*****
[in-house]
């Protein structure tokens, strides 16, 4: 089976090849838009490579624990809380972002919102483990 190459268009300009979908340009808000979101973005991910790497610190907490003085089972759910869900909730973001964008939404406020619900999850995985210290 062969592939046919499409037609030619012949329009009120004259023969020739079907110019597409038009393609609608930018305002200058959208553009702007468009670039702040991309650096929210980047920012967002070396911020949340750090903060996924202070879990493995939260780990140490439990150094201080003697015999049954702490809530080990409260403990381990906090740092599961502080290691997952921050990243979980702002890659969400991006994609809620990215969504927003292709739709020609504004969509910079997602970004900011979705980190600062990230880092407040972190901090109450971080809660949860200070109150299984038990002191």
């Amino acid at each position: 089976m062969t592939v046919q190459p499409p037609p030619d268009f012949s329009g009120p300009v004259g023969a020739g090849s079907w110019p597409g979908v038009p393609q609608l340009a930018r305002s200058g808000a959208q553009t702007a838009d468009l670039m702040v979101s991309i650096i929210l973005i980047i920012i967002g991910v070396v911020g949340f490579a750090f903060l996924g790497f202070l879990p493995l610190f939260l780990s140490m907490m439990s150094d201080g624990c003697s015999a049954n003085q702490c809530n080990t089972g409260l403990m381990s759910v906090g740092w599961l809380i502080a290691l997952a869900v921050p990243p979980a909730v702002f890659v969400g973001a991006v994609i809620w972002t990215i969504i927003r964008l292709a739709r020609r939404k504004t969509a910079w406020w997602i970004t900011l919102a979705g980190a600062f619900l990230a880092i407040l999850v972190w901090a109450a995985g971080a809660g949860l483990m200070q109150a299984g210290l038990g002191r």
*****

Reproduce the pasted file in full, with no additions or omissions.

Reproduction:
[in-house]
């Protein structure tokens, strides 16, 4: 089976090849838009490579624990809380972002919102483990 190459268009300009979908340009808000979101973005991910790497610190907490003085089972759910869900909730973001964008939404406020619900999850995985210290 062969592939046919499409037609030619012949329009009120004259023969020739079907110019597409038009393609609608930018305002200058959208553009702007468009670039702040991309650096929210980047920012967002070396911020949340750090903060996924202070879990493995939260780990140490439990150094201080003697015999049954702490809530080990409260403990381990906090740092599961502080290691997952921050990243979980702002890659969400991006994609809620990215969504927003292709739709020609504004969509910079997602970004900011979705980190600062990230880092407040972190901090109450971080809660949860200070109150299984038990002191």
């Amino acid at each position: 089976m062969t592939v046919q190459p499409p037609p030619d268009f012949s329009g009120p300009v004259g023969a020739g090849s079907w110019p597409g979908v038009p393609q609608l340009a930018r305002s200058g808000a959208q553009t702007a838009d468009l670039m702040v979101s991309i650096i929210l973005i980047i920012i967002g991910v070396v911020g949340f490579a750090f903060l996924g790497f202070l879990p493995l610190f939260l780990s140490m907490m439990s150094d201080g624990c003697s015999a049954n003085q702490c809530n080990t089972g409260l403990m381990s759910v906090g740092w599961l809380i502080a290691l997952a869900v921050p990243p979980a909730v702002f890659v969400g973001a991006v994609i809620w972002t990215i969504i927003r964008l292709a739709r020609r939404k504004t969509a910079w406020w997602i970004t900011l919102a979705g980190a600062f619900l990230a880092i407040l999850v972190w901090a109450a995985g971080a809660g949860l483990m200070q109150a299984g210290l038990g002191r």